Congo orders internet and SMS cut ahead of anti-government demonstrations


The authorities in Kinshasa banned the protest there, saying they did not have the resources to police it.

Eight people were killed Sunday and dozens arrested as security forces in DR Congo cracked down on Catholic worshippers who gathered at churches across the country to demand President Joseph Kabila leave power, a United Nations source said.

The delay has fuelled suspicions that Kabila will try to remove constitutional term limits that forbid him to run again, as presidents in neighbouring countries have done. The delayed poll is now scheduled for December 23 next year, heightening tensions in the restive nation.

Opposition parties, civil society, youth movements and about 150 Catholic churches support peaceful demonstrations.

Kabila succeeded his assassinated father Laurent Kabila in 2001 and refused to step down at the end of his second and final term in December 2016.

Ida Sawyer, Human Rights Watch Central Africa director, said Congolese security forces shot dead two men outside St Alphonse church in the Matete district.

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A series of appeals by opposition leaders for protests this year have been easily suppressed by security forces but the Catholic activists' call has managed to unite almost all of Congo's fractious opposition.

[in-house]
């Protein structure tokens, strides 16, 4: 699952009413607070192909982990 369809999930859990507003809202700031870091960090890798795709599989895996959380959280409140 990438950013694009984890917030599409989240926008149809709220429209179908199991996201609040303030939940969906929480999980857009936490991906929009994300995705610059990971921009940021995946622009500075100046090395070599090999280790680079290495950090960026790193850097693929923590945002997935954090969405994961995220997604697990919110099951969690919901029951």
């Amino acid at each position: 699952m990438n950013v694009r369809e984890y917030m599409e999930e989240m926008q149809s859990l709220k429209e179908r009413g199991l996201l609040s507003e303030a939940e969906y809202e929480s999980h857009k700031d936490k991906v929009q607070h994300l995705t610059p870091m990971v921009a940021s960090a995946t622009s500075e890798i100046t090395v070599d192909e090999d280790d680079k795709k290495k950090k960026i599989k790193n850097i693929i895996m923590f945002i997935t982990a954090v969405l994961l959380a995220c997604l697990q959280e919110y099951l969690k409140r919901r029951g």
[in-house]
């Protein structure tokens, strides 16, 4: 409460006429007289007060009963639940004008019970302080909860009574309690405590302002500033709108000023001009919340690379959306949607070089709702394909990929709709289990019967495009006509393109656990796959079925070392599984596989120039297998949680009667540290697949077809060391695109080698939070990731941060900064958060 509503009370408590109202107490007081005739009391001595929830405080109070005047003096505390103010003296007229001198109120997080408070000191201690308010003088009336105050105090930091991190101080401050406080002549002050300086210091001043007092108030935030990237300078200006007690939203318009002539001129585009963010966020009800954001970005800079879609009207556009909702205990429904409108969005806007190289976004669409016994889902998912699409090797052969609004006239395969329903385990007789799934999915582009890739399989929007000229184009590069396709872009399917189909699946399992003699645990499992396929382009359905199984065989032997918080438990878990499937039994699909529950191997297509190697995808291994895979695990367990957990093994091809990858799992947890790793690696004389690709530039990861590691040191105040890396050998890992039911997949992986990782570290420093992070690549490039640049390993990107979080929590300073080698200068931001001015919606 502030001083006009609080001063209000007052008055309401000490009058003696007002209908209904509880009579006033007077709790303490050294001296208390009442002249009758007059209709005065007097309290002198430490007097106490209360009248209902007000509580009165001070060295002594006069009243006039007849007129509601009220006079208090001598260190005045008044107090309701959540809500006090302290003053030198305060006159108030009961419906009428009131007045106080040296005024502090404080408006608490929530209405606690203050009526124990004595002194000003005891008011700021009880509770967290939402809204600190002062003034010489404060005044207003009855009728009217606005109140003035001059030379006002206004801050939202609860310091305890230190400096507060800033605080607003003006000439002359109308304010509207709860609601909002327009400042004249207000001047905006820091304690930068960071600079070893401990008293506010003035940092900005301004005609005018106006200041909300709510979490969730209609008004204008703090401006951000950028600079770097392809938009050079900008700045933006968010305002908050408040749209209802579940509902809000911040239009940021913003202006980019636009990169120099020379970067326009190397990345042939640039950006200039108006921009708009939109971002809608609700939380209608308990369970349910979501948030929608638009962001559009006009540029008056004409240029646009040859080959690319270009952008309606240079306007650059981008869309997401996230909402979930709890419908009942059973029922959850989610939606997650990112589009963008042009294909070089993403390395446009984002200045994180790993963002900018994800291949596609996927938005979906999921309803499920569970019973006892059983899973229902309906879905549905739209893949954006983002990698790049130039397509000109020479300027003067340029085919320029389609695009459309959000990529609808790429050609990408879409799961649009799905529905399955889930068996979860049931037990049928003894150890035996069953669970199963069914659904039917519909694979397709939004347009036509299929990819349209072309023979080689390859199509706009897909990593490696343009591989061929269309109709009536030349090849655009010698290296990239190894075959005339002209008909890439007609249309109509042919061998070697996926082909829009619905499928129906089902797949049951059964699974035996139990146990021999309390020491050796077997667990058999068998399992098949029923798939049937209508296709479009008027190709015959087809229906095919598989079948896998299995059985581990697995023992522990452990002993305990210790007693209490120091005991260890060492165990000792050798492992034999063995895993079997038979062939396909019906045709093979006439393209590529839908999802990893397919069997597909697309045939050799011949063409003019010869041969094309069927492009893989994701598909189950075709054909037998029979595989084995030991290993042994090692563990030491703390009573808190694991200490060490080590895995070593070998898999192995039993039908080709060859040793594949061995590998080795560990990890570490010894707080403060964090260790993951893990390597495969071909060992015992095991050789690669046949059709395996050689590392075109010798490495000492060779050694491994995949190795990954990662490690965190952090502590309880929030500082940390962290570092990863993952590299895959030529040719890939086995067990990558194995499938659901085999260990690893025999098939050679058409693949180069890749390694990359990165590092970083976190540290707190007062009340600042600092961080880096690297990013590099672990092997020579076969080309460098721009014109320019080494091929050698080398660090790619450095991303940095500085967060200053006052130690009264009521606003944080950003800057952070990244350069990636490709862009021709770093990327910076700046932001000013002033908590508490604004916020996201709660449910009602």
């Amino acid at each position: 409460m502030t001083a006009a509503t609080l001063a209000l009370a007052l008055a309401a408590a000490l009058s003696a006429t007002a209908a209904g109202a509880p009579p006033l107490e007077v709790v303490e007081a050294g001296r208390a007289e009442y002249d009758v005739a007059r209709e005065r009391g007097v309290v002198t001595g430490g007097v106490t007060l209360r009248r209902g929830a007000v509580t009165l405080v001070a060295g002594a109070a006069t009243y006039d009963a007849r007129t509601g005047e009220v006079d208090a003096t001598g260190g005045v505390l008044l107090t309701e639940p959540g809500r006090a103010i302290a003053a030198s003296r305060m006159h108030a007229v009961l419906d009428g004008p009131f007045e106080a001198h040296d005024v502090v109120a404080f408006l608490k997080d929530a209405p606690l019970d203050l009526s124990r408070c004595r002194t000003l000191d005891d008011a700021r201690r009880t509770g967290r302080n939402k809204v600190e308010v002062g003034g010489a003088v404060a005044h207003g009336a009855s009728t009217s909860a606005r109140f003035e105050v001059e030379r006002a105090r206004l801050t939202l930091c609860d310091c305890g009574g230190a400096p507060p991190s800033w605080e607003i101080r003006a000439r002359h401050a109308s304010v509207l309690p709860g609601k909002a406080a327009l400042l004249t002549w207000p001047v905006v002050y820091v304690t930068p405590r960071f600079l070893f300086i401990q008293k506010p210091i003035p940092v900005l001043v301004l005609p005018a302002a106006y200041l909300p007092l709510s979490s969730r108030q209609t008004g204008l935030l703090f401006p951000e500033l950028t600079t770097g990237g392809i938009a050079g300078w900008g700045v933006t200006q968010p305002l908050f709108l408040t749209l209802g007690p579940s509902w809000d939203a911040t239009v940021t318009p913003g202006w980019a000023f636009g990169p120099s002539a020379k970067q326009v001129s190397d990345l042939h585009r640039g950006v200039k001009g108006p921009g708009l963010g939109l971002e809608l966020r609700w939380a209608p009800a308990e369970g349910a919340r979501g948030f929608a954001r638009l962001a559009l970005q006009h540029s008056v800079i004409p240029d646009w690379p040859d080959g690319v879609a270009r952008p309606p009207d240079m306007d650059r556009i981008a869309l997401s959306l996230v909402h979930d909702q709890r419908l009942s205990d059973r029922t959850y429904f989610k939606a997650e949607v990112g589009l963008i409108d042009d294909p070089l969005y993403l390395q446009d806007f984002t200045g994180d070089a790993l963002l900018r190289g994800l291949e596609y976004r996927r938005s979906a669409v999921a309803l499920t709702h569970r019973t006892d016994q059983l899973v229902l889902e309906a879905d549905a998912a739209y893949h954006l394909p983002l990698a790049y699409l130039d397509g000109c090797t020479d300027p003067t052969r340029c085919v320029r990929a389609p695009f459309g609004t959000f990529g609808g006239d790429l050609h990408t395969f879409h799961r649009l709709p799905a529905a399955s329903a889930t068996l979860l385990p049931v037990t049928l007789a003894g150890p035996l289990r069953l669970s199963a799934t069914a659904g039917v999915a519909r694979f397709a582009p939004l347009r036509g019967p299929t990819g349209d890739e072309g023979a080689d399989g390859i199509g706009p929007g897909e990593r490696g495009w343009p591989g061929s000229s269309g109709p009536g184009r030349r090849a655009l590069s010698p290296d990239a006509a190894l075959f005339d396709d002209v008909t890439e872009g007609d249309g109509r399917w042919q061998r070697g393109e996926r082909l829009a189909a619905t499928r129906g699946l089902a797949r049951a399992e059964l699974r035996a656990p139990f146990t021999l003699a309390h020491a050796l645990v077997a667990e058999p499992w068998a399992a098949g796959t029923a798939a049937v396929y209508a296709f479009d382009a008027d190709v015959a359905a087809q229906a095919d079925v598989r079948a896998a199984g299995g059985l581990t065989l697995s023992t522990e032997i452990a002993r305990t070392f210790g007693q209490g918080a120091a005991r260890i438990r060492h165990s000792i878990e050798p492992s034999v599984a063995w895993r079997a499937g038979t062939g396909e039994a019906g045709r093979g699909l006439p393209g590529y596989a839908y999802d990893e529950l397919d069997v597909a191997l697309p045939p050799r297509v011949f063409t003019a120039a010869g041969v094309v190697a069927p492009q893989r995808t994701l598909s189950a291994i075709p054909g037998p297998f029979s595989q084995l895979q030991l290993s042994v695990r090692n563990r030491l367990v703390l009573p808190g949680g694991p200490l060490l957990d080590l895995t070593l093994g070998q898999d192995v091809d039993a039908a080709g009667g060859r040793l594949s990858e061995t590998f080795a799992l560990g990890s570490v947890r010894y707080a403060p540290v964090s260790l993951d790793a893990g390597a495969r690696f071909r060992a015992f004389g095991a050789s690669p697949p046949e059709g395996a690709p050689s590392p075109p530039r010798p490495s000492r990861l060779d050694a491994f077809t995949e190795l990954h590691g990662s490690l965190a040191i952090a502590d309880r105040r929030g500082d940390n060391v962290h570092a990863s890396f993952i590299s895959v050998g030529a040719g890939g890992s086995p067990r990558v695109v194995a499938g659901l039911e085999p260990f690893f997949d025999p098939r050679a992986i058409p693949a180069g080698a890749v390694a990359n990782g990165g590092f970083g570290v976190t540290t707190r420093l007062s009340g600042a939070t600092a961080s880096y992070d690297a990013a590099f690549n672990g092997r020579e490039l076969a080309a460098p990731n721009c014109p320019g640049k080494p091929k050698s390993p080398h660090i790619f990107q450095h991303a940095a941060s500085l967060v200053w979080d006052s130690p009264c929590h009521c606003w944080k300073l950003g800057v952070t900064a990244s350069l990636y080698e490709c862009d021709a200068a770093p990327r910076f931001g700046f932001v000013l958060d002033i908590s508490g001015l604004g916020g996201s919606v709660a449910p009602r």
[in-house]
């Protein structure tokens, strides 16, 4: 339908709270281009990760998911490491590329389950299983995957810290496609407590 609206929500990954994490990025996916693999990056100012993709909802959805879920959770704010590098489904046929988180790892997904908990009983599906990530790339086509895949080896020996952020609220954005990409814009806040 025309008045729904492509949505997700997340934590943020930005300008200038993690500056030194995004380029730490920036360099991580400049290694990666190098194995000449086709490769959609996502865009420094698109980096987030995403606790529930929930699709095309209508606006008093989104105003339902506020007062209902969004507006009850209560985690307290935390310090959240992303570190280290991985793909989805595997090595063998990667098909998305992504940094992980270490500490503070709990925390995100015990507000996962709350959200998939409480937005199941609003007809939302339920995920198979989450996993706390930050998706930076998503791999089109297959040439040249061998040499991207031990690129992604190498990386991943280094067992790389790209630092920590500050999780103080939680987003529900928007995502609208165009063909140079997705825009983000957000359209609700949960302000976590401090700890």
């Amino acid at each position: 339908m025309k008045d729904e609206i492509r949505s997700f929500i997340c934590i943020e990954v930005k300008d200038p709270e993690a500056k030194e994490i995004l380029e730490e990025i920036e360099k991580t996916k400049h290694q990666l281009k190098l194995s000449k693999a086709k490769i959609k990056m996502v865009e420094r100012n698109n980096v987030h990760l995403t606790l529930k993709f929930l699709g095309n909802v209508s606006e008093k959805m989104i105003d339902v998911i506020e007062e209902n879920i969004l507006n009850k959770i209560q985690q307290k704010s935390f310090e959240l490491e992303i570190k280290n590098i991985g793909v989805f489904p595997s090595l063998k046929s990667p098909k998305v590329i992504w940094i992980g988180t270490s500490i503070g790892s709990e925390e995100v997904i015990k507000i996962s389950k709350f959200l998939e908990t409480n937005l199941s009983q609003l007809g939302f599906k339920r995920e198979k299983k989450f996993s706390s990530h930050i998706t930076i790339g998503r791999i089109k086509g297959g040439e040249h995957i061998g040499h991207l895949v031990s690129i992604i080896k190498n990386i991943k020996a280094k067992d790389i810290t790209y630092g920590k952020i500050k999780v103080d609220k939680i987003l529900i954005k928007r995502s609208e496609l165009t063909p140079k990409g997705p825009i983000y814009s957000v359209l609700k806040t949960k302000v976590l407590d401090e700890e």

Okundji wrote a letter to telecoms providers ordering them to suspend internet and SMS services by 6 the capital Kinshasa (1700 GMT) until further instruction, although some users still had access more than two hours later.

Witnesses and churchgoers reported security forces firing tear gas and stun grenades at protesters gathered outside a number of churches in the capital.

One army officer threatened a team of AFP reporters covering the crackdown at St. Michael's church in Kinshasa. The parish priest asked worshippers to "return to their homes in peace because there is a heavy presence of soldiers and police ready to fire". A government statement said one policeman had also been killed.

Some 40 percent of Congo's population is Catholic and the church enjoys rare credibility with the public, even though its leadership has not formally backed Sunday's protests.